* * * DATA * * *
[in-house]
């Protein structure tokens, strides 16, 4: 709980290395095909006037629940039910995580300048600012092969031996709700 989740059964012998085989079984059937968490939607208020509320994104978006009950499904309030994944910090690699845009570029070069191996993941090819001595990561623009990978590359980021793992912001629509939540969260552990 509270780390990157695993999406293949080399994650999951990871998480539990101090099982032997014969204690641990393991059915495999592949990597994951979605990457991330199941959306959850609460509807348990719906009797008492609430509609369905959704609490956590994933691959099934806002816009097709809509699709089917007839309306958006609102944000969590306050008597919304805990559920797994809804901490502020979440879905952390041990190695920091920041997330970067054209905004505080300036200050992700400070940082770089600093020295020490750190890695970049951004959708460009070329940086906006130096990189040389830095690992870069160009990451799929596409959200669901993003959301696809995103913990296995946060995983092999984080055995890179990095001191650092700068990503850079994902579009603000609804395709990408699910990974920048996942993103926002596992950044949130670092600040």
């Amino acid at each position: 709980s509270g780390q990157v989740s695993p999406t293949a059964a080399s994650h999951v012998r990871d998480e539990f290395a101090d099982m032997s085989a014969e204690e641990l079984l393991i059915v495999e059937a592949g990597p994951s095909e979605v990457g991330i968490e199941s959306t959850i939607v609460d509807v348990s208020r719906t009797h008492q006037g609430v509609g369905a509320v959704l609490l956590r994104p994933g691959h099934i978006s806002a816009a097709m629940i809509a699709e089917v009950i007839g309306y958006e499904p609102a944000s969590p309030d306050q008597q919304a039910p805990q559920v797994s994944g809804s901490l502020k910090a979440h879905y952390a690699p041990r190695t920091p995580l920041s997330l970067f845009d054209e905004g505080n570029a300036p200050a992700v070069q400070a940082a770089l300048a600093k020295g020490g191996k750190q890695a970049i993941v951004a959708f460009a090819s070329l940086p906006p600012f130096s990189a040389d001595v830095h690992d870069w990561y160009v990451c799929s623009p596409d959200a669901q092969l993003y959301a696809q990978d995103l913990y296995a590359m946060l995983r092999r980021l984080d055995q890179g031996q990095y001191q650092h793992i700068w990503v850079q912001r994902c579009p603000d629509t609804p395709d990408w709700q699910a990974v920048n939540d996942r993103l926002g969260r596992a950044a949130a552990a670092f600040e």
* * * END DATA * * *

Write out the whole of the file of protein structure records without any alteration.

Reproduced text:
[in-house]
């Protein structure tokens, strides 16, 4: 709980290395095909006037629940039910995580300048600012092969031996709700 989740059964012998085989079984059937968490939607208020509320994104978006009950499904309030994944910090690699845009570029070069191996993941090819001595990561623009990978590359980021793992912001629509939540969260552990 509270780390990157695993999406293949080399994650999951990871998480539990101090099982032997014969204690641990393991059915495999592949990597994951979605990457991330199941959306959850609460509807348990719906009797008492609430509609369905959704609490956590994933691959099934806002816009097709809509699709089917007839309306958006609102944000969590306050008597919304805990559920797994809804901490502020979440879905952390041990190695920091920041997330970067054209905004505080300036200050992700400070940082770089600093020295020490750190890695970049951004959708460009070329940086906006130096990189040389830095690992870069160009990451799929596409959200669901993003959301696809995103913990296995946060995983092999984080055995890179990095001191650092700068990503850079994902579009603000609804395709990408699910990974920048996942993103926002596992950044949130670092600040």
């Amino acid at each position: 709980s509270g780390q990157v989740s695993p999406t293949a059964a080399s994650h999951v012998r990871d998480e539990f290395a101090d099982m032997s085989a014969e204690e641990l079984l393991i059915v495999e059937a592949g990597p994951s095909e979605v990457g991330i968490e199941s959306t959850i939607v609460d509807v348990s208020r719906t009797h008492q006037g609430v509609g369905a509320v959704l609490l956590r994104p994933g691959h099934i978006s806002a816009a097709m629940i809509a699709e089917v009950i007839g309306y958006e499904p609102a944000s969590p309030d306050q008597q919304a039910p805990q559920v797994s994944g809804s901490l502020k910090a979440h879905y952390a690699p041990r190695t920091p995580l920041s997330l970067f845009d054209e905004g505080n570029a300036p200050a992700v070069q400070a940082a770089l300048a600093k020295g020490g191996k750190q890695a970049i993941v951004a959708f460009a090819s070329l940086p906006p600012f130096s990189a040389d001595v830095h690992d870069w990561y160009v990451c799929s623009p596409d959200a669901q092969l993003y959301a696809q990978d995103l913990y296995a590359m946060l995983r092999r980021l984080d055995q890179g031996q990095y001191q650092h793992i700068w990503v850079q912001r994902c579009p603000d629509t609804p395709d990408w709700q699910a990974v920048n939540d996942r993103l926002g969260r596992a950044a949130a552990a670092f600040e």